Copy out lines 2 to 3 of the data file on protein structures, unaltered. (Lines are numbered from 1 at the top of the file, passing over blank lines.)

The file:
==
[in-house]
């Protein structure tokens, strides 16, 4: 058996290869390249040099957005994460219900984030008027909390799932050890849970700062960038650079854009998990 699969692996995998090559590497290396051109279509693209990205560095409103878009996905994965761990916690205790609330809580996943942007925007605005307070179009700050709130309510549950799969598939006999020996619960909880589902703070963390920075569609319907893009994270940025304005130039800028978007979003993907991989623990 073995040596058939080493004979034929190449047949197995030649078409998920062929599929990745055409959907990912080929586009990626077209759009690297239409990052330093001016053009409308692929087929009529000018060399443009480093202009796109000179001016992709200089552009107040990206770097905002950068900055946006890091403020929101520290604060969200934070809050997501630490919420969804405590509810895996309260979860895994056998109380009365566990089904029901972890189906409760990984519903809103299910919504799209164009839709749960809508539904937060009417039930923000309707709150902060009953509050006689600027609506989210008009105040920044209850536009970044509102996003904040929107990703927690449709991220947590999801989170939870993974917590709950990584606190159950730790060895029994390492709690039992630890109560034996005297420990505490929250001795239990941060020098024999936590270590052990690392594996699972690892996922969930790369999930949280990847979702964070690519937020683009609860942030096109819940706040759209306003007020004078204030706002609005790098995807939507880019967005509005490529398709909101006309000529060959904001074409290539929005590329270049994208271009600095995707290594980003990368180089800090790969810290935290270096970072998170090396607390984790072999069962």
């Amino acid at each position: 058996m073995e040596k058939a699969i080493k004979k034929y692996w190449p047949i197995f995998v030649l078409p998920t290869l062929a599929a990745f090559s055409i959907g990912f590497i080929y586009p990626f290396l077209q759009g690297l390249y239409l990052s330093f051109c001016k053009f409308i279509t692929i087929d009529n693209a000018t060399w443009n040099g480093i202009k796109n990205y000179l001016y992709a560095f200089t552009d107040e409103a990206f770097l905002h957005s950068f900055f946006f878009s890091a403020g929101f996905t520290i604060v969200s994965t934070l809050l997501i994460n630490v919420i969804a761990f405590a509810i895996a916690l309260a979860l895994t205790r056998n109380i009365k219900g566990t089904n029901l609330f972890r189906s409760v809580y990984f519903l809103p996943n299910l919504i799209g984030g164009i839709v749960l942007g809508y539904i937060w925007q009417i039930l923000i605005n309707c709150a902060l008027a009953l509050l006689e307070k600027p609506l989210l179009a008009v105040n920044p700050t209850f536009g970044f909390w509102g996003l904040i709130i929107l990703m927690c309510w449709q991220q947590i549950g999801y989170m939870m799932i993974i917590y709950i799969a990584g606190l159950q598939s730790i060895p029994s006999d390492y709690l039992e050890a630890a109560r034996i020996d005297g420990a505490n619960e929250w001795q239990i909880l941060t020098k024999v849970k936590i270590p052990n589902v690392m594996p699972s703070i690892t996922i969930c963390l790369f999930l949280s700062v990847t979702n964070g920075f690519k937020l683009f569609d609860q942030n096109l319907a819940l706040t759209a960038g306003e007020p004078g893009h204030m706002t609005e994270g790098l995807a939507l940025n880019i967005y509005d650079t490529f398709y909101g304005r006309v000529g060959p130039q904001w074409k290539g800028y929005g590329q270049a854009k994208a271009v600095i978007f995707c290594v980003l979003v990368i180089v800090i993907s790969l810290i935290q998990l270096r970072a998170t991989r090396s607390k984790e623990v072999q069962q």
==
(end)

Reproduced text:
């Protein structure tokens, strides 16, 4: 058996290869390249040099957005994460219900984030008027909390799932050890849970700062960038650079854009998990 699969692996995998090559590497290396051109279509693209990205560095409103878009996905994965761990916690205790609330809580996943942007925007605005307070179009700050709130309510549950799969598939006999020996619960909880589902703070963390920075569609319907893009994270940025304005130039800028978007979003993907991989623990 073995040596058939080493004979034929190449047949197995030649078409998920062929599929990745055409959907990912080929586009990626077209759009690297239409990052330093001016053009409308692929087929009529000018060399443009480093202009796109000179001016992709200089552009107040990206770097905002950068900055946006890091403020929101520290604060969200934070809050997501630490919420969804405590509810895996309260979860895994056998109380009365566990089904029901972890189906409760990984519903809103299910919504799209164009839709749960809508539904937060009417039930923000309707709150902060009953509050006689600027609506989210008009105040920044209850536009970044509102996003904040929107990703927690449709991220947590999801989170939870993974917590709950990584606190159950730790060895029994390492709690039992630890109560034996005297420990505490929250001795239990941060020098024999936590270590052990690392594996699972690892996922969930790369999930949280990847979702964070690519937020683009609860942030096109819940706040759209306003007020004078204030706002609005790098995807939507880019967005509005490529398709909101006309000529060959904001074409290539929005590329270049994208271009600095995707290594980003990368180089800090790969810290935290270096970072998170090396607390984790072999069962």
């Amino acid at each position: 058996m073995e040596k058939a699969i080493k004979k034929y692996w190449p047949i197995f995998v030649l078409p998920t290869l062929a599929a990745f090559s055409i959907g990912f590497i080929y586009p990626f290396l077209q759009g690297l390249y239409l990052s330093f051109c001016k053009f409308i279509t692929i087929d009529n693209a000018t060399w443009n040099g480093i202009k796109n990205y000179l001016y992709a560095f200089t552009d107040e409103a990206f770097l905002h957005s950068f900055f946006f878009s890091a403020g929101f996905t520290i604060v969200s994965t934070l809050l997501i994460n630490v919420i969804a761990f405590a509810i895996a916690l309260a979860l895994t205790r056998n109380i009365k219900g566990t089904n029901l609330f972890r189906s409760v809580y990984f519903l809103p996943n299910l919504i799209g984030g164009i839709v749960l942007g809508y539904i937060w925007q009417i039930l923000i605005n309707c709150a902060l008027a009953l509050l006689e307070k600027p609506l989210l179009a008009v105040n920044p700050t209850f536009g970044f909390w509102g996003l904040i709130i929107l990703m927690c309510w449709q991220q947590i549950g999801y989170m939870m799932i993974i917590y709950i799969a990584g606190l159950q598939s730790i060895p029994s006999d390492y709690l039992e050890a630890a109560r034996i020996d005297g420990a505490n619960e929250w001795q239990i909880l941060t020098k024999v849970k936590i270590p052990n589902v690392m594996p699972s703070i690892t996922i969930c963390l790369f999930l949280s700062v990847t979702n964070g920075f690519k937020l683009f569609d609860q942030n096109l319907a819940l706040t759209a960038g306003e007020p004078g893009h204030m706002t609005e994270g790098l995807a939507l940025n880019i967005y509005d650079t490529f398709y909101g304005r006309v000529g060959p130039q904001w074409k290539g800028y929005g590329q270049a854009k994208a271009v600095i978007f995707c290594v980003l979003v990368i180089v800090i993907s790969l810290i935290q998990l270096r970072a998170t991989r090396s607390k984790e623990v072999q069962q």